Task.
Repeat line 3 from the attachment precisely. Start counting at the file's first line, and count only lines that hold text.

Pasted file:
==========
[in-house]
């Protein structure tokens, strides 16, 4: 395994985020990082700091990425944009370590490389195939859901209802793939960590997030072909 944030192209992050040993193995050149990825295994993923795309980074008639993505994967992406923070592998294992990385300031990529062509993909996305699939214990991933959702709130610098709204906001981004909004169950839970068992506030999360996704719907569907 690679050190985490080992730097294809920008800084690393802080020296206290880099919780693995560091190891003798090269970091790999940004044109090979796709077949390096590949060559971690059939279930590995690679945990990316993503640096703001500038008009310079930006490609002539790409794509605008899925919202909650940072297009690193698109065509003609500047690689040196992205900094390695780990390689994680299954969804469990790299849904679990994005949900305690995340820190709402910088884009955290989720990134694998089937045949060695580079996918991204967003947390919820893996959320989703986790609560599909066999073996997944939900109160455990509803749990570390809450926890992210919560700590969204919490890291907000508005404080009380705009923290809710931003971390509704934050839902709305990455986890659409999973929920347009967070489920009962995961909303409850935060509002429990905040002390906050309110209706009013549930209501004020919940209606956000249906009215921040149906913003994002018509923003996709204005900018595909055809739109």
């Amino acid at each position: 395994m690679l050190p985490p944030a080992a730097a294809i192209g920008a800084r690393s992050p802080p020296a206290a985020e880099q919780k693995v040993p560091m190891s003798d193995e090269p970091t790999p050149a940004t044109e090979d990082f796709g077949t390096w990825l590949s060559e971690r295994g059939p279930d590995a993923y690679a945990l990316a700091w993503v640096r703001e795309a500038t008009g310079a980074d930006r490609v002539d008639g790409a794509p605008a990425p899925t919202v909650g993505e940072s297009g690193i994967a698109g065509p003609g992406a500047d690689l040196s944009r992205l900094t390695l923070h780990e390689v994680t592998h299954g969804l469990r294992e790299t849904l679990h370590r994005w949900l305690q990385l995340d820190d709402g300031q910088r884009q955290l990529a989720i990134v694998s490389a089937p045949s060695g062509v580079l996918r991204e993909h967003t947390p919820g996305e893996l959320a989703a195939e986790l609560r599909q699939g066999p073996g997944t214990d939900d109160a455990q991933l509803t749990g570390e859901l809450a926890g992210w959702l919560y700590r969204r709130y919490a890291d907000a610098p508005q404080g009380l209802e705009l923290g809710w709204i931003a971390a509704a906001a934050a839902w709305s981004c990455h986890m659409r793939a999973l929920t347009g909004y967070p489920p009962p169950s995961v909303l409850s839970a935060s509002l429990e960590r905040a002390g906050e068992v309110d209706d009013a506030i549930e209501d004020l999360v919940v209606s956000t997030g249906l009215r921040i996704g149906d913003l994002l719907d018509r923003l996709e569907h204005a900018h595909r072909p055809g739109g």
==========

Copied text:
């Amino acid at each position: 395994m690679l050190p985490p944030a080992a730097a294809i192209g920008a800084r690393s992050p802080p020296a206290a985020e880099q919780k693995v040993p560091m190891s003798d193995e090269p970091t790999p050149a940004t044109e090979d990082f796709g077949t390096w990825l590949s060559e971690r295994g059939p279930d590995a993923y690679a945990l990316a700091w993503v640096r703001e795309a500038t008009g310079a980074d930006r490609v002539d008639g790409a794509p605008a990425p899925t919202v909650g993505e940072s297009g690193i994967a698109g065509p003609g992406a500047d690689l040196s944009r992205l900094t390695l923070h780990e390689v994680t592998h299954g969804l469990r294992e790299t849904l679990h370590r994005w949900l305690q990385l995340d820190d709402g300031q910088r884009q955290l990529a989720i990134v694998s490389a089937p045949s060695g062509v580079l996918r991204e993909h967003t947390p919820g996305e893996l959320a989703a195939e986790l609560r599909q699939g066999p073996g997944t214990d939900d109160a455990q991933l509803t749990g570390e859901l809450a926890g992210w959702l919560y700590r969204r709130y919490a890291d907000a610098p508005q404080g009380l209802e705009l923290g809710w709204i931003a971390a509704a906001a934050a839902w709305s981004c990455h986890m659409r793939a999973l929920t347009g909004y967070p489920p009962p169950s995961v909303l409850s839970a935060s509002l429990e960590r905040a002390g906050e068992v309110d209706d009013a506030i549930e209501d004020l999360v919940v209606s956000t997030g249906l009215r921040i996704g149906d913003l994002l719907d018509r923003l996709e569907h204005a900018h595909r072909p055809g739109g």